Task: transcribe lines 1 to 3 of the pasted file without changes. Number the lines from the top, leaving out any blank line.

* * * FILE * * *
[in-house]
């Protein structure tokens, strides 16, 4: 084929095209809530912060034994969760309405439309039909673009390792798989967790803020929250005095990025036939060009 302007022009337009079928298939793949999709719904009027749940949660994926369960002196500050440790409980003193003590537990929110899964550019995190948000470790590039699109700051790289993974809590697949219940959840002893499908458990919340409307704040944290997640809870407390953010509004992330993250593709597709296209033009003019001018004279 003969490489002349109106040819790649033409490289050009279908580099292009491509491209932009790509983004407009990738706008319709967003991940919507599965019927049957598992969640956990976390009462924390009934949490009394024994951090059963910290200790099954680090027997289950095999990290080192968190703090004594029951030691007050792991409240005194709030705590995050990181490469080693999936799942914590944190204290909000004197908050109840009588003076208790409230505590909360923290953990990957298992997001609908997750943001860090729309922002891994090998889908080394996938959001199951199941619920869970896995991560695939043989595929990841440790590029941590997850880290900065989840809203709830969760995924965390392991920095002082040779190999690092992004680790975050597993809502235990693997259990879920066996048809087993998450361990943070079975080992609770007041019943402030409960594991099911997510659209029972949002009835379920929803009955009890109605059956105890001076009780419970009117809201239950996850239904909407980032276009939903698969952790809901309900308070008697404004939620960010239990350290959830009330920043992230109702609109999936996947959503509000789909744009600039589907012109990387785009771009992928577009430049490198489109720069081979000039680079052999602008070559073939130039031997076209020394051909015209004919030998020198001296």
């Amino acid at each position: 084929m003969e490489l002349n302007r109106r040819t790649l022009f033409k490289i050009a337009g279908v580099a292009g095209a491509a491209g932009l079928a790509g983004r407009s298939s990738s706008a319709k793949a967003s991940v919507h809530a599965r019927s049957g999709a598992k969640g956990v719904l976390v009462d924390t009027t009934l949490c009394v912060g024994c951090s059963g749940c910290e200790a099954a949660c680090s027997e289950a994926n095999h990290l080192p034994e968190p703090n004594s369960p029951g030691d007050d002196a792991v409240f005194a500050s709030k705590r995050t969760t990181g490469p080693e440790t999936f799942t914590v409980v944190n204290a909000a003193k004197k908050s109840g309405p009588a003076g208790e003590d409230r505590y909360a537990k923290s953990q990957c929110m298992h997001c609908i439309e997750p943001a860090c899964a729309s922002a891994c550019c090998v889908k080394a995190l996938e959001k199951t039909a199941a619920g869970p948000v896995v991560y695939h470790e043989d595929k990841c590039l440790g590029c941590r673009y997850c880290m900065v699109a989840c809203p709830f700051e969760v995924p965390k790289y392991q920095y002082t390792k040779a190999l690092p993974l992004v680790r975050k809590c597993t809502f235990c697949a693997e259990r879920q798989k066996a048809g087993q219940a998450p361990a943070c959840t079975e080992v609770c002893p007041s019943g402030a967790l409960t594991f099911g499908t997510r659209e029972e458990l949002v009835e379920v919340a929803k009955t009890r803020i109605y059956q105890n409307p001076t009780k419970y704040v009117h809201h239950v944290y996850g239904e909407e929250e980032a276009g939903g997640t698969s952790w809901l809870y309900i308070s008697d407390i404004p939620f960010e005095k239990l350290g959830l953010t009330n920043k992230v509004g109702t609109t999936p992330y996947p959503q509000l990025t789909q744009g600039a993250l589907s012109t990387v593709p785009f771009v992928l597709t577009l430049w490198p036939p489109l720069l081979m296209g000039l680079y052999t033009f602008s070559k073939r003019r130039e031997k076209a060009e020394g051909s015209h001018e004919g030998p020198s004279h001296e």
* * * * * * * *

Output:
[in-house]
């Protein structure tokens, strides 16, 4: 084929095209809530912060034994969760309405439309039909673009390792798989967790803020929250005095990025036939060009 302007022009337009079928298939793949999709719904009027749940949660994926369960002196500050440790409980003193003590537990929110899964550019995190948000470790590039699109700051790289993974809590697949219940959840002893499908458990919340409307704040944290997640809870407390953010509004992330993250593709597709296209033009003019001018004279 003969490489002349109106040819790649033409490289050009279908580099292009491509491209932009790509983004407009990738706008319709967003991940919507599965019927049957598992969640956990976390009462924390009934949490009394024994951090059963910290200790099954680090027997289950095999990290080192968190703090004594029951030691007050792991409240005194709030705590995050990181490469080693999936799942914590944190204290909000004197908050109840009588003076208790409230505590909360923290953990990957298992997001609908997750943001860090729309922002891994090998889908080394996938959001199951199941619920869970896995991560695939043989595929990841440790590029941590997850880290900065989840809203709830969760995924965390392991920095002082040779190999690092992004680790975050597993809502235990693997259990879920066996048809087993998450361990943070079975080992609770007041019943402030409960594991099911997510659209029972949002009835379920929803009955009890109605059956105890001076009780419970009117809201239950996850239904909407980032276009939903698969952790809901309900308070008697404004939620960010239990350290959830009330920043992230109702609109999936996947959503509000789909744009600039589907012109990387785009771009992928577009430049490198489109720069081979000039680079052999602008070559073939130039031997076209020394051909015209004919030998020198001296």
């Amino acid at each position: 084929m003969e490489l002349n302007r109106r040819t790649l022009f033409k490289i050009a337009g279908v580099a292009g095209a491509a491209g932009l079928a790509g983004r407009s298939s990738s706008a319709k793949a967003s991940v919507h809530a599965r019927s049957g999709a598992k969640g956990v719904l976390v009462d924390t009027t009934l949490c009394v912060g024994c951090s059963g749940c910290e200790a099954a949660c680090s027997e289950a994926n095999h990290l080192p034994e968190p703090n004594s369960p029951g030691d007050d002196a792991v409240f005194a500050s709030k705590r995050t969760t990181g490469p080693e440790t999936f799942t914590v409980v944190n204290a909000a003193k004197k908050s109840g309405p009588a003076g208790e003590d409230r505590y909360a537990k923290s953990q990957c929110m298992h997001c609908i439309e997750p943001a860090c899964a729309s922002a891994c550019c090998v889908k080394a995190l996938e959001k199951t039909a199941a619920g869970p948000v896995v991560y695939h470790e043989d595929k990841c590039l440790g590029c941590r673009y997850c880290m900065v699109a989840c809203p709830f700051e969760v995924p965390k790289y392991q920095y002082t390792k040779a190999l690092p993974l992004v680790r975050k809590c597993t809502f235990c697949a693997e259990r879920q798989k066996a048809g087993q219940a998450p361990a943070c959840t079975e080992v609770c002893p007041s019943g402030a967790l409960t594991f099911g499908t997510r659209e029972e458990l949002v009835e379920v919340a929803k009955t009890r803020i109605y059956q105890n409307p001076t009780k419970y704040v009117h809201h239950v944290y996850g239904e909407e929250e980032a276009g939903g997640t698969s952790w809901l809870y309900i308070s008697d407390i404004p939620f960010e005095k239990l350290g959830l953010t009330n920043k992230v509004g109702t609109t999936p992330y996947p959503q509000l990025t789909q744009g600039a993250l589907s012109t990387v593709p785009f771009v992928l597709t577009l430049w490198p036939p489109l720069l081979m296209g000039l680079y052999t033009f602008s070559k073939r003019r130039e031997k076209a060009e020394g051909s015209h001018e004919g030998p020198s004279h001296e």